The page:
TAIPEI (Reuters) - Sun Art Retail Group Ltd (6808.HK) overtook rivals such as Wal-Mart Stores Inc (WMT.N) to become the No.1 hypermarket operator in China by supporting the local economy and counting on consumer loyalty to Chinese brands, said a major shareholder.
By contrast, foreign competitors in China lack the same political savvy, the cachet that comes with being seen as a Chinese firm as well as knowledge of the local market, Samuel Yin, chairman of Taiwan's Ruentex Group, one of Sun Art's two main owners, told Reuters in his first interview with overseas media on Monday.
"We're like an arm of local governments," said Yin. "We represent what benefits Chinese customers, so all local governments are very supportive of us. We help them stabilise consumer prices and add jobs."
Hong Kong-listed Sun Art, a joint venture between Ruentex and privately held Groupe Auchan SA AUCH.UL of France, entered the China market in 1998, three years after Wal-Mart, but overtook the U.S. behemoth in 2010, extending its lead in 2011.
It operates 240 hypermarkets in China and commanded 12 percent of that market by revenue in 2010, ahead of Wal-Mart which had 11.2 percent and Carrefour SA (CARR.PA) which had 8.1 percent, according to research firm Euromonitor.
By contrast, foreign rivals have it harder, just by virtue of being foreign.
"There have been many occasions when local governments invite business to invest and our competitors have been asked to leave during those meetings," said Yin.
Anti-French sentiment emerged in China in 2008 after rumours grew that Carrefour and LVMH (LVMH.PA) shareholder Groupe Arnault backed the Dalai Lama. Carrefour's then-CEO denied the rumours. Yin said belief of Carrefour-linked support for the Dalai Lama had hurt the French supermarket operator.
Nationalism plays a big part not just with politicians but also with the ordinary consumer, he added.
"The biggest mistake that Carrefour has made is that they think as long as their prices are low, customers will come. That's not necessarily true. Chinese customers are quite patriotic."
Two calls to a Carrefour representative in China seeking comment on Monday were not answered. Representatives for Wal-Mart were not immediately available for comment during Asian business hours.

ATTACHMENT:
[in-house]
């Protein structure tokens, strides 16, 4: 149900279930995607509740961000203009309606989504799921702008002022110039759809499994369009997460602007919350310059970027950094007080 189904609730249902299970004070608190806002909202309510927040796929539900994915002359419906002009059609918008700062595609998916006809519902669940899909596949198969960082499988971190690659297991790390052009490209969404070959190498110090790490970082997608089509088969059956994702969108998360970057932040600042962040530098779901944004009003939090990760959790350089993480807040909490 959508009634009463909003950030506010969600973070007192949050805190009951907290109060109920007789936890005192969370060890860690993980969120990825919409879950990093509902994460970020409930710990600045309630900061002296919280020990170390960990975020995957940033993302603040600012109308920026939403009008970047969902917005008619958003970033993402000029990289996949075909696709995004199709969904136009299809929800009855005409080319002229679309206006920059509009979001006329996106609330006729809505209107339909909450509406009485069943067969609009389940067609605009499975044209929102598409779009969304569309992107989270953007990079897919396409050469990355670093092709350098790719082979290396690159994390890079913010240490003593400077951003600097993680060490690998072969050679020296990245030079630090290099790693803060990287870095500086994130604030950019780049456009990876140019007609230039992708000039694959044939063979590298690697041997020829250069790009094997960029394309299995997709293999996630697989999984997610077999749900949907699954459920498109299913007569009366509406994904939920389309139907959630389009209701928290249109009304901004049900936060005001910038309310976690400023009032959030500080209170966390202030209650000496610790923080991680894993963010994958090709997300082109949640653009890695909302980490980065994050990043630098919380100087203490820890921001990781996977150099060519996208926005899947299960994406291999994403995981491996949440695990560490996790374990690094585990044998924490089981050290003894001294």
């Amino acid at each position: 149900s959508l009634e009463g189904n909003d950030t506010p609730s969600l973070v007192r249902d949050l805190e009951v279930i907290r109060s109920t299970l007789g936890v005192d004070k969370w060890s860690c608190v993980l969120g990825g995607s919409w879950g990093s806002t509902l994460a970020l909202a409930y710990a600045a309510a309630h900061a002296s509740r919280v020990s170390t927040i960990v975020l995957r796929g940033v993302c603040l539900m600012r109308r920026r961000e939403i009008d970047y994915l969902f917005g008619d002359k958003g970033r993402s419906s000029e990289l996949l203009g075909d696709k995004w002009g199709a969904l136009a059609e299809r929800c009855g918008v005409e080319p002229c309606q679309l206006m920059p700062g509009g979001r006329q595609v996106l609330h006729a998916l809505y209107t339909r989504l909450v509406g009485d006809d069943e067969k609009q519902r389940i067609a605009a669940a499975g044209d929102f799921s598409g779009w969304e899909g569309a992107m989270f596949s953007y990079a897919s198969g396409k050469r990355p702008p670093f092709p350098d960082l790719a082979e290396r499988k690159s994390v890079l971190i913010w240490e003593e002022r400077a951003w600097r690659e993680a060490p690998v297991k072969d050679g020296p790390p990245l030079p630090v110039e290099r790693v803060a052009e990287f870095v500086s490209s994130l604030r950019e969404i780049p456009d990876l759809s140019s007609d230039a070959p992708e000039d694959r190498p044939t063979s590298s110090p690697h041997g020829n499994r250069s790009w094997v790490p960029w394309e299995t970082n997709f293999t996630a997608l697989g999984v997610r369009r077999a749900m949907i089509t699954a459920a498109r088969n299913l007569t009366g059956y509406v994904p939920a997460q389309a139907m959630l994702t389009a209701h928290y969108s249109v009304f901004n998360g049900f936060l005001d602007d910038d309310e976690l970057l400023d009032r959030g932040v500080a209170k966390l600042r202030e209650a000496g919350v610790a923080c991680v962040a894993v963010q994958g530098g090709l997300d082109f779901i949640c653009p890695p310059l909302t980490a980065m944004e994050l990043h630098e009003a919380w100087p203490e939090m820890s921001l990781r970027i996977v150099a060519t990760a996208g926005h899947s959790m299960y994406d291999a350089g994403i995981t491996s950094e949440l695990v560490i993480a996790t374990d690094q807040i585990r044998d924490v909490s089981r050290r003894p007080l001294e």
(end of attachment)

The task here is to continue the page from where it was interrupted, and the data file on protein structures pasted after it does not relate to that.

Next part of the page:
Wal-Mart, which has 370 stores in China, said last October that it planned to open 100 more stores and create 18,000 jobs there over the next three years. Sun Art said last August that it aimed to open 42 to 49 stores in 2012 in China, compared with an initial plan of 50 per year.
Yin argues that Sun Art has also outdone Carrefour and Wal-Mart by offering cheaper goods and forging better relationships with suppliers.
"We are smaller, making us more careful about every move we make. We localise and we cut the number of our suppliers, making our products cheaper."
Wal-Mart's procurement was done at too high a level within the company, he said, adding that the U.S. retailer had also misstepped by starting off selling general merchandise and not putting enough effort into fresh vegetables and fruit.
"Its top people procure stuff, but they don't know if it will sell well in the China market. They forget that they are doing business in China."
Yin, who is attempting to burnish his profile by launching the Tang Prizes -- recognising achievements in areas as biotech and law -- was also bullish about Sun Art's prospects both in China and abroad.
Chinese growth will be propelled by the country's rapid urbanisation, he said.
But Sun Art is also looking abroad to other Asian countries that are showing strong economic growth, and is currently thinking about expanding into Indonesia, Malaysia and Vietnam, he added.
Yin is also a major investor in Taiwan's Nan Shan Life Insurance, which he and other investors bought from American International Group (AIG) (AIG.N) for $2.2 billion (1.4 billion pounds).
(Additional reporting by Jeanny Kao, and Donny Kwok in Hong Kong; Editing by Edwina Gibbs)